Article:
Tahrir Graffiti: History through Art

By: Amenah AbouWard

Mohamed Mahmoud Graffiti Art. Photo by Marwan Abdel-Moniem.

The walls of Mohamed Mahmoud St. are coated with post-revolution graffiti, commemorating our newfound freedom of expression. In response to graffiti being repainted by the authorities, AUC has established a movement in favor of preserving the art.

Take a walk through the streets of Cairo, and you will most certainly be told the story of January 25. The revolution, held dear to most, has been documented on our streets in the form of graffiti art, typically depicting a corrupt system or figure, and those who died fighting against it, and exhibiting a consciousness which goes unvoiced in other, arguably filtered, media.

Even though street art has been around prior to the 2011 revolution, hardly any had transcended beyond the mundane “Biko loves Susu” and its variations. The revolution and the consequent dethroning of Hosni Mubarak has allowed civilians to take their art to the streets, creating a truly moving walk-through exhibit, telling stories of the collective Egyptian experience, spanning over 30 years of oppression.

Unfortunately, this form of artistic expression was short-lived. Not only is this unrestrained art terrorized by the SCAF loyalists, who whitewash the graffiti in order to quell the emotions and constant reminder of the revolution spurred by its existence, but it is also threatened by the authorities, who have gone so far as to arrest a number of renowned graffiti artists such as Ganzeer, who has been accounted for the famous “Tank vs. Bike” mural, which transparently criticizes SCAF. Not only are the anti-revolution activists recurrently and routinely erasing these brilliant works of art in an attempt to erase the memory of the revolution and its martyrs, but they are also replacing it with pro-army posters and messages.

This, primarily, is why AUC has decided to intervene, by creating a preservation campaign, which, according to their news website, aims to “preserve the current images, life-size, in another medium so that they might be displayed inside the Tahrir Square campus.”

The proximity of the campus to the murals isn’t  the only reason for the attachment, though, argues Reem Saad, the associate professor and director of the Middle East Studies Center, “The murals on our walls in Mohamed Mahmoud street are about the martyrs of the Port Said massacre,” said Saad, “We should do all we can to preserve them. We should do it for all of them, and for our Omar”, referring to Omar Mohsen, AUC student who died at the Port Said massacre.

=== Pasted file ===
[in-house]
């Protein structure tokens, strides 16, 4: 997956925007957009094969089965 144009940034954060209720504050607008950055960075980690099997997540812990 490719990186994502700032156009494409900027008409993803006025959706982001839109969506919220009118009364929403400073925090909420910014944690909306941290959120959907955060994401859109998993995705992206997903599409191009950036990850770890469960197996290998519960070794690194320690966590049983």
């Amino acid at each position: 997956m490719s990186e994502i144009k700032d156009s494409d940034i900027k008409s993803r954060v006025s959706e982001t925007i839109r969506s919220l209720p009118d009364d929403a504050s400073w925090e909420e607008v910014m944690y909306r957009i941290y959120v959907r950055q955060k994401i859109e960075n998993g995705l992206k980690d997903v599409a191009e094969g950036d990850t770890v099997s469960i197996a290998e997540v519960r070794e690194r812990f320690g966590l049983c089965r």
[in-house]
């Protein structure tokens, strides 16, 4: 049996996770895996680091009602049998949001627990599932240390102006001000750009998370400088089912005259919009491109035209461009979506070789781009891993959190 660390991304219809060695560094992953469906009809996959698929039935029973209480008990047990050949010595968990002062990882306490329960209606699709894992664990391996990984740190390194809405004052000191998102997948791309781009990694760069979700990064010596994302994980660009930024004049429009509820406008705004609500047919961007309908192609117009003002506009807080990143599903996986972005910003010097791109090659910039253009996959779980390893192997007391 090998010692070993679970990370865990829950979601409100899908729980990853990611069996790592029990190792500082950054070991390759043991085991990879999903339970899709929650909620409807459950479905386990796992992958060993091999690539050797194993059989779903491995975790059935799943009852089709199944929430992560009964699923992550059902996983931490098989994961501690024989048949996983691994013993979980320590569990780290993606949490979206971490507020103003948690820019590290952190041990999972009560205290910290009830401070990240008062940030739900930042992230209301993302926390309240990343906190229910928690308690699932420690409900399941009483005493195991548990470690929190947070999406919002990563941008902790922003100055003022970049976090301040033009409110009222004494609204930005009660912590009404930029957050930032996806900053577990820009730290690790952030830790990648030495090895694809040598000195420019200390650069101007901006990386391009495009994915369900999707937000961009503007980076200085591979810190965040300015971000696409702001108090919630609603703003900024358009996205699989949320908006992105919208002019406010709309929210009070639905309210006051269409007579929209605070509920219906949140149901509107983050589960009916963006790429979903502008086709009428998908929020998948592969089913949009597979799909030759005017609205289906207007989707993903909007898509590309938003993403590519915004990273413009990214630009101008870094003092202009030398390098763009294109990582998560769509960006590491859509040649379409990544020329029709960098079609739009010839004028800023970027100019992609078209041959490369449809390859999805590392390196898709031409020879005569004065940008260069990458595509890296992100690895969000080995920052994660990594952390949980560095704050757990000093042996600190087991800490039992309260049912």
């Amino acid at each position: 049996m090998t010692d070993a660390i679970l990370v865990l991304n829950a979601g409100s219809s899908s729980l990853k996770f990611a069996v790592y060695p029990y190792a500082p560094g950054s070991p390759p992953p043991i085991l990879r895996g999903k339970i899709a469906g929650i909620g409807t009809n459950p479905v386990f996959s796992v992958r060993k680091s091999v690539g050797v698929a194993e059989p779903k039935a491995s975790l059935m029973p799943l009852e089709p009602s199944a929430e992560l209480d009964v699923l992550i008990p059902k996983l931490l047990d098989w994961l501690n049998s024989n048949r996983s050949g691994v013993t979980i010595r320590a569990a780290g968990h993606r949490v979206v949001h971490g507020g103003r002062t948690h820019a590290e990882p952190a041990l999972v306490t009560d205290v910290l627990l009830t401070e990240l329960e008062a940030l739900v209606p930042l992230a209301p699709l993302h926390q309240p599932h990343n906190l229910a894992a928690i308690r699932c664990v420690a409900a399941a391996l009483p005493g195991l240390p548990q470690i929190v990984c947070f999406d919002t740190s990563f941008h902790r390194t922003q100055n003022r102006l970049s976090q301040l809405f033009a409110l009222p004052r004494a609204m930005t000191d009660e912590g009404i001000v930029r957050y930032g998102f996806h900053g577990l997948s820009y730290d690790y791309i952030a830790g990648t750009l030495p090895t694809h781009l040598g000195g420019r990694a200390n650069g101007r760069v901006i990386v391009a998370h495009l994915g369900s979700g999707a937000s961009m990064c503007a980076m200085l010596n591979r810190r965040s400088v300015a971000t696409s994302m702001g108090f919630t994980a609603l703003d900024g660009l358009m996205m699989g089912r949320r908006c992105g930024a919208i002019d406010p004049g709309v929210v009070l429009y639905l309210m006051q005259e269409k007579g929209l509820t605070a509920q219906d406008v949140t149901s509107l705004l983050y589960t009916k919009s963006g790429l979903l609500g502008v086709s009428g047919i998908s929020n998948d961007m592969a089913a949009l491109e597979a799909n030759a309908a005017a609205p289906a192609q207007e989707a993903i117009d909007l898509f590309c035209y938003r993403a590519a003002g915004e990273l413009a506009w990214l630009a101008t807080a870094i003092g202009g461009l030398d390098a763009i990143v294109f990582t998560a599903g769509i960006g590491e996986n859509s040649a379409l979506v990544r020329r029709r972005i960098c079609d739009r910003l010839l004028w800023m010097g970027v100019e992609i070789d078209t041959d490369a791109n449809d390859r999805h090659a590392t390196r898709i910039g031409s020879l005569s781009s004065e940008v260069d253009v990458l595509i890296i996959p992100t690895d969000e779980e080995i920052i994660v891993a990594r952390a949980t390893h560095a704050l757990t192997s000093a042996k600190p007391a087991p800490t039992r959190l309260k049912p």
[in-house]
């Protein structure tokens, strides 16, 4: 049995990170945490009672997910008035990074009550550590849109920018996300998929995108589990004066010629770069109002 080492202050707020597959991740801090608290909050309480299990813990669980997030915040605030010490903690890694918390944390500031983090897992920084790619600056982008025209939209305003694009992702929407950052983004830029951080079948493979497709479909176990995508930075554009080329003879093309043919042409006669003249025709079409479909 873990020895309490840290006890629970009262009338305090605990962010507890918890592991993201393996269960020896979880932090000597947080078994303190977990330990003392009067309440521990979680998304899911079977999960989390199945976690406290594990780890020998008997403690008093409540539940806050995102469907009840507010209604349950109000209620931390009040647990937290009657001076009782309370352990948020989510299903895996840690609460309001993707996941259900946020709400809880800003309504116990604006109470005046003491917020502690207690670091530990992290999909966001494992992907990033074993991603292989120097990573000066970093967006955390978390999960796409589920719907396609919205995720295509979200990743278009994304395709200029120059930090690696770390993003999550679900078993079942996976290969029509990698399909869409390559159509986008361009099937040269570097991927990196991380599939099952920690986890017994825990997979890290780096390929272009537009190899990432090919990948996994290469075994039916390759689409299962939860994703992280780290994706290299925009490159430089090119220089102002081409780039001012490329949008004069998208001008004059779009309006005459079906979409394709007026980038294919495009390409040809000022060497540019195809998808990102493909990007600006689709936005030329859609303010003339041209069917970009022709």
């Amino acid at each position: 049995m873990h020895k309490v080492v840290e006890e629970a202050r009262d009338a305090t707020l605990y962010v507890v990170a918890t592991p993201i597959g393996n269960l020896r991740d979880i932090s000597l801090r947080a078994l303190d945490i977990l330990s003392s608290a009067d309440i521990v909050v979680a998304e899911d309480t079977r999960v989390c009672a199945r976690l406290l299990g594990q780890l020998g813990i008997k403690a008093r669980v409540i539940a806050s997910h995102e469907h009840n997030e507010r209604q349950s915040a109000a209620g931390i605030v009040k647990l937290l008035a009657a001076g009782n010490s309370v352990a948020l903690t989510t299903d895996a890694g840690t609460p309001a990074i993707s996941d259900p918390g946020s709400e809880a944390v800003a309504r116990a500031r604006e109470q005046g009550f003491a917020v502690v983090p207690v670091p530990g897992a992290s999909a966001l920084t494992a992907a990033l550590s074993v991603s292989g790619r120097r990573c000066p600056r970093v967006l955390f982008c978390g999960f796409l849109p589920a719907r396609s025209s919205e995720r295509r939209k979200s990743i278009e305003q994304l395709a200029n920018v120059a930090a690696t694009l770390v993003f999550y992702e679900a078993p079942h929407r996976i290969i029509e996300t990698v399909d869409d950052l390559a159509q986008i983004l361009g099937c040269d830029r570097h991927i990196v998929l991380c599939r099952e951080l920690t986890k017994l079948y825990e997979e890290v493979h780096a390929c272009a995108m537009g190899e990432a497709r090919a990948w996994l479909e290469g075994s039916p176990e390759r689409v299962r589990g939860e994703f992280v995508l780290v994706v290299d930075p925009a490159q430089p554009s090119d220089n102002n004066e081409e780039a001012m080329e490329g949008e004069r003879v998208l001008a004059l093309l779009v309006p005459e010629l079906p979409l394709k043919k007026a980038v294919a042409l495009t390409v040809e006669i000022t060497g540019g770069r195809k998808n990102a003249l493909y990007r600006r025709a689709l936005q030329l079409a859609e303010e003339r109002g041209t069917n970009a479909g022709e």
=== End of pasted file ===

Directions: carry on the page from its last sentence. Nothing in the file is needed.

Mohamed Fahmy, who goes by the pseudonym Ganzeer, is a graffiti artist mostly famous for the “Tank vs Bike” mural on Mohamed Mahmoud St., but his art can be found all over Cairo. Even though he was “into graffiti before the revolution,” Ganzeer cited that “the bulk” of his work is subsequent of, and inspired by, January 25.

Even though he believes in the power of mural work, he is “not sure that graffiti should be preserved, because then it wouldn’t be any different from canvas art.” Professor Ebony Coletu, of the Department of Rhetoric and Composition, believes otherwise. “The problem with addressing it as ‘graffiti’ and not ‘public art’,” she noted, “is that it false implies vandalism. But it is actually political expression, which is a form of freedom of speech, and that is why I support it.”

However, Professor Coletu expresses concern over the fact that AUC has not taken action yet. In her own point of view, “AUC interjected at a crucial point. They didn’t actively repaint over the graffiti, but there hasn’t been any active preservation yet.”

According to Coletu, the first act initiating the preservation campaign will take place on Monday, the second of April, where artists Alaa Awad, Hanaa Degham, and Ammar Abo Bakr will be speaking at AUC’s Tahrir campus at Ewart Hall. “In addition”, Coletu adds, “the University has just agreed to provide varnish to preserve the color on the walls. Students are invited to help.” Those wishing to volunteer should apply on the third and fourth of April.

Even though graffiti in essence is never meant to be permanent, it would be a great loss not to document this artistic representation of the revolution. One of Ganzeer’s main concerns over the whitewashing of graffiti is automatic reliance on the current media and its inaccuracy. “I chose graffiti over other types of artistic expression because there was a need for alternative media,” He said, “We can’t rely on unbiased news by watching TV shows and state media anymore, what with all the prejudiced propaganda. Uncensored street art is the only way we can tell our story.”